Bruges is a medieval city in the Flanders region of Belgium. The whole historic center of Bruges is a UNESCO site. Things to do in Bruges include;
- Markt and the historic center
- Provinciaal Hof
- Belfry of Bruges
- Basilica of the Holy Blood
- Church of Our Lady Bruges
- Burg Square
- St Salvator’s Cathedral
- Kruis Gate and Windmills
Hotels in Bruges are reasonable for this part of the world, in fact, there are often great deals if you travel off season.
Markt – UNESCO Site
The central plaza of Bruges is known locally as the Markt. From the Markt, all the things to do in Bruges are within walking distance as well as the train station. The central plaza is famous for the historic Medieval buildings surrounding it. If you visit at the right time there will also be a market in the central plaza. However, if you visit when there isn’t a market you can get some beautiful clear shots of the plaza. In my opinion, the colorful buildings which surround Markt are the Instagram worthy location in Bruges therefore do not miss it!
Provinciaal Hof – UNESCO Site
The Provinciaal Hof is a building used for ceremonies and exhibitions. In addition, it’s one of the outstanding buildings on the Markt. It’s architectural style is Gothic Revival, a trend with most buildings in Bruges.
Belfry of Bruges – UNESCO Site
The Belfry of Bruges is located in the Markt central square. It’s a Medieval bell tower and it’s possible to climb the 366 stairs to the top for views of the city. A picture cannot do the Belfry of Bruges justice, you must see it in person to understand the enormity of it. As a matter of fact, it’s the tallest belfry in Bruges. Did you know, the tallest belfry in Belgium is located in nearby Ghent? Finally, a romantic horse drawn carriage tour of the city is a popular option for those visiting Bruges with a loved one. These leave from in front of the Belfry on demand.
Basilica of the Holy Blood – UNESCO Site
The Basilica of the Holy Blood is a must see in Bruges. It dates back to the 12th century when it was home to the Count of Flanders. Today however, the Basilica is famous for a jar of holy blood (blood of Christ) which was brought from the holy land in the 12th century. Where in the holy land did the Count of Flanders find this holy blood? Additionally, what the holy blood had been doing for the previous 1,100 years? You must ask this question when you visit the Basilica of the Holy Blood.
Church of Our Lady Bruges
The Church of our Lady is the second tallest brickwork building in the world. In addition, it’s the tallest structure in Bruges. That’s 2 reasons to visit this church! A third would be to see the Michelangelo sculpture of Madonna and Child inside. You can find famous works by Michelangelo in Florence as well as Vatican City.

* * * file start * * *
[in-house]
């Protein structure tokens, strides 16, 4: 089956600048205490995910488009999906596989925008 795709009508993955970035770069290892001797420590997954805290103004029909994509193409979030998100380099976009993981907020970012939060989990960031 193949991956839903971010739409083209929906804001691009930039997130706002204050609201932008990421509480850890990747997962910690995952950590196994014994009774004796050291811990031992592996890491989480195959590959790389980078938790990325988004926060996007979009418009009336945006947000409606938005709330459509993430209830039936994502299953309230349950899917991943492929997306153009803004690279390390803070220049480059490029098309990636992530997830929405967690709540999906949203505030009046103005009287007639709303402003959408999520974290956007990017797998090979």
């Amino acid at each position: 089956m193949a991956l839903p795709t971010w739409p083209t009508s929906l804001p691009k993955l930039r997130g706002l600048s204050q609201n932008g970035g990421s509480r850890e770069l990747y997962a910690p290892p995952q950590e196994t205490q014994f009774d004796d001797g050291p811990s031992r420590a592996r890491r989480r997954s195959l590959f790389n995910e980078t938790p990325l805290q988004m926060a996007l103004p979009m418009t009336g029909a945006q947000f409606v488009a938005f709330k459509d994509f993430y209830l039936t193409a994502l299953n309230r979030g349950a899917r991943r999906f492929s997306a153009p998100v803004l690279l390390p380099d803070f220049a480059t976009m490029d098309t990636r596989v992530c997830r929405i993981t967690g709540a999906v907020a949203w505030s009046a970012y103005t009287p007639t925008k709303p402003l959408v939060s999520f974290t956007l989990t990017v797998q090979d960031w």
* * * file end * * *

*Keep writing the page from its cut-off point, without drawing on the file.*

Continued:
Burg Square – UNESCO Site
The most famous square of Bruges is of course Markt. However, that’s not the only beautiful square in the city. I strongly recommend you visit the quieter but equally as beautiful Burg Square. As it’s also part of the historic center of Bruges it is of course, part of the UNESCO site region. A stunning building in Burg Square is the 650 year old Town Hall.
St Salvator’s Cathedral
The St Salvator’s Cathedral is one of the tallest in the city, as a result it dominates the skyline. The main draw of this church is to see the Medieval tombs inside.
The Groeningemuseum showcases Belgian and Flemish artwork. If you enjoy viewing art, I strongly recommend you visit. Check out the latest exhibitions when you visit.
Belgian chocolate has a reputation of being the best in the world and as Bruges is a tourist hot spot you’ll find plenty of chocolate shops. You must try the various flavors available, if for nothing else to say you’ve tried them! Finally, if visiting a chocolate shop doesn’t satisfy your sweet tooth, I recommend the Choco Museum.
Belgium is famous for it’s beer and because Bruges is small and there is a high concentration of bars and tourists, this makes it the perfect place to go bar hopping. A word of warning, the Belgian beer is a little bit stronger than the beer you get in your home country, so take it easy! Still, a beer is usually a good excuse to enter some of the Medieval buildings of Bruges.
The Kruis Gate is a must see as it’s the historic entrance to the city. Unfortunately, these gates, along with 2 other gates are all that remain of the city fortress. An interesting fact is that the city walls were sold in the 18th century. When you see the size of the city gates, you will have a good idea of the size and importance of Medieval Bruges.
The Netherlands is famous for windmills but if you’re not going or cannot wait to see a windmill then Bruges has its own windmills. A short walk from the central square you’ll find 4 picture perfect windmills. Furthermore, they are very close to Kruis Gate, so you can visit these 2 points of interest together.
How to get from Bruges to Rotterdam
There are a few direct Flixbus services between Bruges and Rotterdam. Alternatively, you can connect in Antwerp, as a result you can take a few photos of the colorful houses near the bus stop. Finally, the journey takes from 3-4 hours and costs around €20.